Mentor Response – Power and Politics
The mentor response clearly elucidates how results, more than anything else, could pull people towards accepting a certain plan. Power is nothing but an ability to get things done in a manner which the person exerting the power wants it to be done. So, power does not always mean using one’s position or influence to get things done from others. The mentor, in this case, has made use of rational persuasion as a way to get things done. He had first used his tracker among a small group of employees, and when it showed good results, tried to roll it out in a larger scale. In this way, he had the results of the first trial to show to others, to convince them of the success of the whole exercise. He recollects how initially when the plan was communicated to his peers they were hesitant about the additional paper work.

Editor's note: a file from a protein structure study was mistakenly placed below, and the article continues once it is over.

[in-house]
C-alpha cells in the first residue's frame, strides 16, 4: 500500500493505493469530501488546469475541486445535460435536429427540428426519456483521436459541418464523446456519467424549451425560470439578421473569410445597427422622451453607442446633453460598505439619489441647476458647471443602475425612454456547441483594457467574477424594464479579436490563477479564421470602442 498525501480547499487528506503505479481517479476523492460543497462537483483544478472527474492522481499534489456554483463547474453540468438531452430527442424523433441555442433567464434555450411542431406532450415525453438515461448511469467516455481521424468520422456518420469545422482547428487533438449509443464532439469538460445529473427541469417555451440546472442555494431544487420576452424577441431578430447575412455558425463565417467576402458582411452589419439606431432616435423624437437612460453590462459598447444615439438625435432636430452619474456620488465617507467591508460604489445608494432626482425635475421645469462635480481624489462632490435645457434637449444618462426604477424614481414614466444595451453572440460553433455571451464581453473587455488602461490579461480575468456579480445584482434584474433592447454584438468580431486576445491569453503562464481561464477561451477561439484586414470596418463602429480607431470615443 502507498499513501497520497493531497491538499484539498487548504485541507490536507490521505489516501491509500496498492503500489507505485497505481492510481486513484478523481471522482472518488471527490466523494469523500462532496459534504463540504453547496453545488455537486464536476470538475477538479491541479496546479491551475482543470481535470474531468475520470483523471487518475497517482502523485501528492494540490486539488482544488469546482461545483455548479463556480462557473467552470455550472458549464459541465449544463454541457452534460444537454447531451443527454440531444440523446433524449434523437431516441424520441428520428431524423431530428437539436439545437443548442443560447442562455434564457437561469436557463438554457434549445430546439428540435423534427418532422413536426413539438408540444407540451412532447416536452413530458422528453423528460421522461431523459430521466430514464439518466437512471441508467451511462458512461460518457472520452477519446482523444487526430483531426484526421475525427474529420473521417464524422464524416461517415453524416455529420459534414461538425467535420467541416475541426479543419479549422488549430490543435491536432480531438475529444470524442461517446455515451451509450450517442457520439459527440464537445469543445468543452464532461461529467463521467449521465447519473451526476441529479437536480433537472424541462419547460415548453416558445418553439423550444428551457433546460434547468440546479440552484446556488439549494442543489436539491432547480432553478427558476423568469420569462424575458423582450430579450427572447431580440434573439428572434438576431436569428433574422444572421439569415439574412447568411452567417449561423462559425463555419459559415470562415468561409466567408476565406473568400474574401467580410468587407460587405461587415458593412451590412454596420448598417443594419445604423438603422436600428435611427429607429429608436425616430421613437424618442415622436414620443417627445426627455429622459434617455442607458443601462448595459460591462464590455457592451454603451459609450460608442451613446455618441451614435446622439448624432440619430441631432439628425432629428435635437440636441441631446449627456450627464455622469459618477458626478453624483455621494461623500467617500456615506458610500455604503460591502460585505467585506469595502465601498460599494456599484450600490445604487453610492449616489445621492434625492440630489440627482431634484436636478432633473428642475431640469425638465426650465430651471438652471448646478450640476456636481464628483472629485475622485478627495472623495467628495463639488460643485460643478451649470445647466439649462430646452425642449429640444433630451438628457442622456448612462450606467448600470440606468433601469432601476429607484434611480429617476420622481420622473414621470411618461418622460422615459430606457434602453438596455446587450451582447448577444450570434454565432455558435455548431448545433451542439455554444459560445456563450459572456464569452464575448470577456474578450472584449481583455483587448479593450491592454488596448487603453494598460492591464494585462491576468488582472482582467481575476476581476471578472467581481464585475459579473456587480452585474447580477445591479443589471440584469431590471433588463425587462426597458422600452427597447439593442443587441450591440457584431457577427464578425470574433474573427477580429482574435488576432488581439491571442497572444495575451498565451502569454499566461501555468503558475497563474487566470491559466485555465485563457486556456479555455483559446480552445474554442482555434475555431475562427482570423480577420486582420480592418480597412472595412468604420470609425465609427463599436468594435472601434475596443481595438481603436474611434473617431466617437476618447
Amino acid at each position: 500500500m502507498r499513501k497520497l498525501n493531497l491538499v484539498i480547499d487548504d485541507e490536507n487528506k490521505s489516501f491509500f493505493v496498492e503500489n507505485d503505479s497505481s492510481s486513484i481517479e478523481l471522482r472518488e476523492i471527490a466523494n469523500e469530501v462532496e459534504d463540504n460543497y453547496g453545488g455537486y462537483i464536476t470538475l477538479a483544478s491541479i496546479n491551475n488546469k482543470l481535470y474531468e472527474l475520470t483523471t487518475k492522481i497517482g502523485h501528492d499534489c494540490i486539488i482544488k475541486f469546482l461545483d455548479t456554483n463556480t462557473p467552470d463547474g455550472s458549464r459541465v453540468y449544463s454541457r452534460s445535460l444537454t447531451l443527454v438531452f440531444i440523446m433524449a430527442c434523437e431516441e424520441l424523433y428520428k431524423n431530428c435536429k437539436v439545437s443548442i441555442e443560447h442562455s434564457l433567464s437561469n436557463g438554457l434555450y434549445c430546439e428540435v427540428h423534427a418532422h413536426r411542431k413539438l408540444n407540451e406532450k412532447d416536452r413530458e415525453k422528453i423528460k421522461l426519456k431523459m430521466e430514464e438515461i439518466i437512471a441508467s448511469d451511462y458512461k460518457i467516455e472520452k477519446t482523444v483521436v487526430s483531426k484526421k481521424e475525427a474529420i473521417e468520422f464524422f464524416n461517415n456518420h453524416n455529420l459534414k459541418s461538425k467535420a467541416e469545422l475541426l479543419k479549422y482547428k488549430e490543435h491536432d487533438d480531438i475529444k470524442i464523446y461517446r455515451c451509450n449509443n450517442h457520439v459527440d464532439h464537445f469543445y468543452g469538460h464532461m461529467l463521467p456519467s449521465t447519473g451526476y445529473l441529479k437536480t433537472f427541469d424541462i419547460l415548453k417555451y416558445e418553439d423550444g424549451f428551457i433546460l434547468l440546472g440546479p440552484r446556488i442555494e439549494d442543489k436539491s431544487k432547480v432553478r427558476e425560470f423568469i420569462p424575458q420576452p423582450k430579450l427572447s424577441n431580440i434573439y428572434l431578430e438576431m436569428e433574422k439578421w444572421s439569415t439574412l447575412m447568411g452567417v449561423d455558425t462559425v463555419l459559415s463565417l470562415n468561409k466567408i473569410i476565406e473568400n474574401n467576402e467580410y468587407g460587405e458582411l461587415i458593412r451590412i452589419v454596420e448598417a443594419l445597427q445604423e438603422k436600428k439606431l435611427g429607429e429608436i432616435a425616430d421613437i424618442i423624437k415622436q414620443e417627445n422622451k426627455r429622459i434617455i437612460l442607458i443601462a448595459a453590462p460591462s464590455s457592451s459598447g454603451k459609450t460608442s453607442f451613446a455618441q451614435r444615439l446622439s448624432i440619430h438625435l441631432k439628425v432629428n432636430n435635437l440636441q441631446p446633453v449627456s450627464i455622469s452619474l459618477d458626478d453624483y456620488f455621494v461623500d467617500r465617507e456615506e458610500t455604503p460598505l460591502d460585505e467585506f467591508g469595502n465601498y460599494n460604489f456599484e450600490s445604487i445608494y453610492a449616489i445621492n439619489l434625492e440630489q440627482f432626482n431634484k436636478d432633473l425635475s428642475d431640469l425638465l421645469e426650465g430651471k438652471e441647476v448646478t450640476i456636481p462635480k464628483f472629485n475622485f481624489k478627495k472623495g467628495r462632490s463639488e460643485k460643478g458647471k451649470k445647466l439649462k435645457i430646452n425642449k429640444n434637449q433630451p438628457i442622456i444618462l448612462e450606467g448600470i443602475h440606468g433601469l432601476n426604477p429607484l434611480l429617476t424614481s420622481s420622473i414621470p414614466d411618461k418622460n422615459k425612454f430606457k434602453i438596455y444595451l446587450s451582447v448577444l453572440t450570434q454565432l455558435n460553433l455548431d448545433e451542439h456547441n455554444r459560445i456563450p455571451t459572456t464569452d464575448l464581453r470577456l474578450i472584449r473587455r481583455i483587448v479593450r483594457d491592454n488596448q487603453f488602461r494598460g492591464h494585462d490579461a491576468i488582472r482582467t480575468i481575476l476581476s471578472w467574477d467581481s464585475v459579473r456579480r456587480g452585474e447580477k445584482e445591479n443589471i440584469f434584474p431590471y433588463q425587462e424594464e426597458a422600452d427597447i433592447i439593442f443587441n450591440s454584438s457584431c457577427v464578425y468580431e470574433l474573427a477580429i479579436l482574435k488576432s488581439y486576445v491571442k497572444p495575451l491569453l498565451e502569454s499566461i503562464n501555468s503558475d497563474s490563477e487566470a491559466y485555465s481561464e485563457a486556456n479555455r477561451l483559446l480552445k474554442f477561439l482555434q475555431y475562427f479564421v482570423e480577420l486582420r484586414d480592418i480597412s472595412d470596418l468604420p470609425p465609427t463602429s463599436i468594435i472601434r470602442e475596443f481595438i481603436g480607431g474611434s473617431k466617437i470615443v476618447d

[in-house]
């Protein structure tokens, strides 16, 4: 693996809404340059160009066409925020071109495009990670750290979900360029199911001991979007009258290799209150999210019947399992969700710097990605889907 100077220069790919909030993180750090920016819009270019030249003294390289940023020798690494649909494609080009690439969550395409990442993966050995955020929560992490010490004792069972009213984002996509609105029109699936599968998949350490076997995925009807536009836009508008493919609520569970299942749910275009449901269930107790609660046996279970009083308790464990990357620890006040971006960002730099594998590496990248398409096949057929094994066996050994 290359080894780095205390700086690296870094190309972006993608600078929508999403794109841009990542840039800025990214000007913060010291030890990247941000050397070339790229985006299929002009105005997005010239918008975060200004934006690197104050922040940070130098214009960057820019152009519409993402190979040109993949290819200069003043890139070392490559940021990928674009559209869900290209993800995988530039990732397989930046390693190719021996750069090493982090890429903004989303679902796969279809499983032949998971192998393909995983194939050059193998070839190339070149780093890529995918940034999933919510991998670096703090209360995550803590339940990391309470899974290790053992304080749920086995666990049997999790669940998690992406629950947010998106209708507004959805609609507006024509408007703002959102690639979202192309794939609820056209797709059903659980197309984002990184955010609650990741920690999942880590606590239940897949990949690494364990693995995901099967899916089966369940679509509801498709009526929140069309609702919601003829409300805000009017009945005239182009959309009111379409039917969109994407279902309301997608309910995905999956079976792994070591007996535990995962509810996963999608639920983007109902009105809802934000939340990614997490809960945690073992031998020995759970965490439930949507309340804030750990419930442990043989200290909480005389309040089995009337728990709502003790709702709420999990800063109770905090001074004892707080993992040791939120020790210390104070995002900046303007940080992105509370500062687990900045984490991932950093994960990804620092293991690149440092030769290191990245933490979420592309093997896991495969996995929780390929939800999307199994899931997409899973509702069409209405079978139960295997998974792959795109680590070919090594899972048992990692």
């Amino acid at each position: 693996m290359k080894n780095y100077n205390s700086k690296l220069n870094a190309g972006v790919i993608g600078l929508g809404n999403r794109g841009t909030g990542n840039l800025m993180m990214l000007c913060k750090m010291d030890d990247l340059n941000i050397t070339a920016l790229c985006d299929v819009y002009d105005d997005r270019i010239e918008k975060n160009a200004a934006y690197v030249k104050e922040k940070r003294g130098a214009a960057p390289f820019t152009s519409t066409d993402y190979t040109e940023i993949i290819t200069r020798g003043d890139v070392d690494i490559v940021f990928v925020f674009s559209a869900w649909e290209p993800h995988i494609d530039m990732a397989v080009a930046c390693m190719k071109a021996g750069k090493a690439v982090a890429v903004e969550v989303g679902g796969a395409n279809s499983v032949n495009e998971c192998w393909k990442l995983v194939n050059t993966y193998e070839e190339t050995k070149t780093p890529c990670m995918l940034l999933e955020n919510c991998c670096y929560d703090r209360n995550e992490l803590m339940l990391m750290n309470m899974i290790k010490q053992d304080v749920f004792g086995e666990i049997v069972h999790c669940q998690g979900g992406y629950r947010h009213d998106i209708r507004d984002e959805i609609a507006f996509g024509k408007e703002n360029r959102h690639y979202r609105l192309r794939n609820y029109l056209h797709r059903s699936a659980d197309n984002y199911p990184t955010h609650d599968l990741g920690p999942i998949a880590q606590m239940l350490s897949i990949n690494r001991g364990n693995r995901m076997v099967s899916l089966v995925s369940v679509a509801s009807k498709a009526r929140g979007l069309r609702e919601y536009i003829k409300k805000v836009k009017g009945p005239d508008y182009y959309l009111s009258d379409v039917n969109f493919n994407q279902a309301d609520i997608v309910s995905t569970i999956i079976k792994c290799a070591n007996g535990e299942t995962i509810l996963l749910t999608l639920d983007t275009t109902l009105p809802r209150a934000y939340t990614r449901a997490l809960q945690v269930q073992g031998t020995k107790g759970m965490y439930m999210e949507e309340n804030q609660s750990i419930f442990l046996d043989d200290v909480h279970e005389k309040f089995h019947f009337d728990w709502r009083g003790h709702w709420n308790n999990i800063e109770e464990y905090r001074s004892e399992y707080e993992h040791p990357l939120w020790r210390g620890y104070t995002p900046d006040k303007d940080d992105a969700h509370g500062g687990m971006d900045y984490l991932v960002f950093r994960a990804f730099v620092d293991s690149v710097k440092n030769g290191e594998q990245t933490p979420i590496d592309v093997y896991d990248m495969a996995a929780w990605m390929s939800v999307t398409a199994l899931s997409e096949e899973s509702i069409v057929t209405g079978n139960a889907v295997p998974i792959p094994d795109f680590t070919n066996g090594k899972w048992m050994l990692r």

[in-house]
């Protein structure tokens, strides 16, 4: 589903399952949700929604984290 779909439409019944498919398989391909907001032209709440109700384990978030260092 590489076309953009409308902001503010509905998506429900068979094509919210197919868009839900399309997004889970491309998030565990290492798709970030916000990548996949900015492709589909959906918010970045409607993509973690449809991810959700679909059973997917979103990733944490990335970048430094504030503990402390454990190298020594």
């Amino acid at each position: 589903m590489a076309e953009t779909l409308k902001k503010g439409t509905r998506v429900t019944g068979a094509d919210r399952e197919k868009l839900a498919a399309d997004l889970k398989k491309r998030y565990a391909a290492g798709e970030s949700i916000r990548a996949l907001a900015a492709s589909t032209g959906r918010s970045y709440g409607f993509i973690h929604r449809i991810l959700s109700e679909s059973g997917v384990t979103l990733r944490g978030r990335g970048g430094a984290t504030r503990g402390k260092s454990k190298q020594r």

However, in this case, the mentor had the power the previous results gave him. He had the proof of the success of his plan, and that was enough to convince others to follow suit. The mentor has made use of three strategies to coerce his peers into following his plan – reason, coalition, and assertiveness. In the end, the mentor was able to convince his own boss, who requested his plan and implemented it in a much larger scale. He was successful in convincing his subordinates, colleagues and boss that the plan he conceived should be implemented in their respective departments. Thus, empowered by the initial success of his plan, his astuteness and his resourcefulness, the mentor was able to exert all three types of influence in his organization – upward, downward and peer.